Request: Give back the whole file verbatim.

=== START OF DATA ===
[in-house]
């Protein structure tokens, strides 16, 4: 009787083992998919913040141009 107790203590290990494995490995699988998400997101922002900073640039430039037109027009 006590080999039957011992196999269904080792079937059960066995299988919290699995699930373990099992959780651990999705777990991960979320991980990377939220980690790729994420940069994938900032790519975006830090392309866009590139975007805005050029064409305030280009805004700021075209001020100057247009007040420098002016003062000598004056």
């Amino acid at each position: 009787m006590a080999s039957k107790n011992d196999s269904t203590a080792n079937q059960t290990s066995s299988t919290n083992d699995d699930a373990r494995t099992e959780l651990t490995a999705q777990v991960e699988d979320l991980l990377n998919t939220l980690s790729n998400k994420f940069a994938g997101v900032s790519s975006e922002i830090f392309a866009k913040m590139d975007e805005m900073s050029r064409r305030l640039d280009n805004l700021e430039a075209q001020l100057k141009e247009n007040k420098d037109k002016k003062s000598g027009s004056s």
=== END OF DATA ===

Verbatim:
[in-house]
């Protein structure tokens, strides 16, 4: 009787083992998919913040141009 107790203590290990494995490995699988998400997101922002900073640039430039037109027009 006590080999039957011992196999269904080792079937059960066995299988919290699995699930373990099992959780651990999705777990991960979320991980990377939220980690790729994420940069994938900032790519975006830090392309866009590139975007805005050029064409305030280009805004700021075209001020100057247009007040420098002016003062000598004056």
């Amino acid at each position: 009787m006590a080999s039957k107790n011992d196999s269904t203590a080792n079937q059960t290990s066995s299988t919290n083992d699995d699930a373990r494995t099992e959780l651990t490995a999705q777990v991960e699988d979320l991980l990377n998919t939220l980690s790729n998400k994420f940069a994938g997101v900032s790519s975006e922002i830090f392309a866009k913040m590139d975007e805005m900073s050029r064409r305030l640039d280009n805004l700021e430039a075209q001020l100057k141009e247009n007040k420098d037109k002016k003062s000598g027009s004056s």